A YOUNG mum was found suffocated to death by a roll of clingfilm just hours before she was set to visit her son, an inquest heard.

Rebecca Kate Haynes, known as Becky to her family and friends, was found dead in her flat in Twyford Close, Park North on March 9 by her boyfriend Mark Perkins.

The 22-year-old, who had a two-year-old son, had been diagnosed in 2009 with paranoid schizophrenia and had told doctors she regulary heard voices.

Coroner Ian Singleton, at Trowbridge Coroners’ Court, yesterday recorded an open verdict into her death as he said there was not evidence enough that she intended to take her own life.

The court heard about the state of Becky’s mental health from several witnesses, including her mum, Diane Fancourt, and boyfriend Mark.

The inquest also heard that just weeks before she died she had visited Swindon railway station with thoughts of throwing herself in front of a train but instead boarded a train to Bristol and stayed overnight.

Her mum said she had first showed signs of problems when she was at agricultural college at the age of 17, when she was evicted from the halls of residence and later from a bed and breakfast.

She said: “She seemed a different character to how she was when she was younger, unable to abide by the rules and it was at this time she started drinking and using cannabis.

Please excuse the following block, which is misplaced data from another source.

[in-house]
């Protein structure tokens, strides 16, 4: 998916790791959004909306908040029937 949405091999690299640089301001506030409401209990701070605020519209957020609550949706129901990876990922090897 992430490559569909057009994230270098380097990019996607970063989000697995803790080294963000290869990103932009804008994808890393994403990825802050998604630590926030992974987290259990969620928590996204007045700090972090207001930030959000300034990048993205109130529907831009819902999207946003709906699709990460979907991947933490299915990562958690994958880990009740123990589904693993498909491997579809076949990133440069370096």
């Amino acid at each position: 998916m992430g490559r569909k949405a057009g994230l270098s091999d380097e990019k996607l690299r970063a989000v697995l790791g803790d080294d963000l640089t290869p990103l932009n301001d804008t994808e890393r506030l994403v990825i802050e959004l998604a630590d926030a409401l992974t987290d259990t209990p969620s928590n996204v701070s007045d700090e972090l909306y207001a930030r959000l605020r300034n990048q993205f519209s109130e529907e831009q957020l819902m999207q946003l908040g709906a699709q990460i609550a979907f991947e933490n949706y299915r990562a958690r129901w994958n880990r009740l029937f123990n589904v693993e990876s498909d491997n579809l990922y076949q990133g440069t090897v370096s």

“Her personality changed quite dramatically.

“We took her to a GP beause we were worried about her personality in particular and they involved a crisis team at that point.”

After running away to Dublin, Becky was admitted to hospital and later returned to Swindon in 2009 where she became pregnant. It was only then, in the second trimester, that she was diagnosed with schizophrenia.

After a period of improvement, Becky had to undergo a parenting assessment following a difficult birth before social services took her son into care. he was later fostered by her mum.

Before her death, Diane, of Berkshire, said her daughter had given no hint of suicidal thoughts and her diary had shown she had been making efforts to get off drugs.

Becky had begun volunteer work at a local mental health charity shop, Top Drawer in the weeks before she died, and on the morning of her death called her mum to arrange to visit.

Diane said: “Certainly, during the last few weeks of her life her diary entries said ‘no weed’ on every page. She was trying to give up drink as well. My initial reaction was total disbelief.

“She loved spa treatments and I thought maybe in a silly moment she had done a face pack and put some clingfilm over her face. I just thought it was a silly accident. It was a total, total shock.”

Becky’s doctor, Dr Ramesh Sivasubramanyam, said she had complained of hearing voices telling her to hurt or kill herself but his last meeting with her at the end of February this year was their most positive.

He said: “This was without doubt the best, best meeting I have had with Becky in all the years I have known her.”

The pathologist recorded that Becky died of asphyxia and the toxicology report revealed she only had prescription medication in her blood.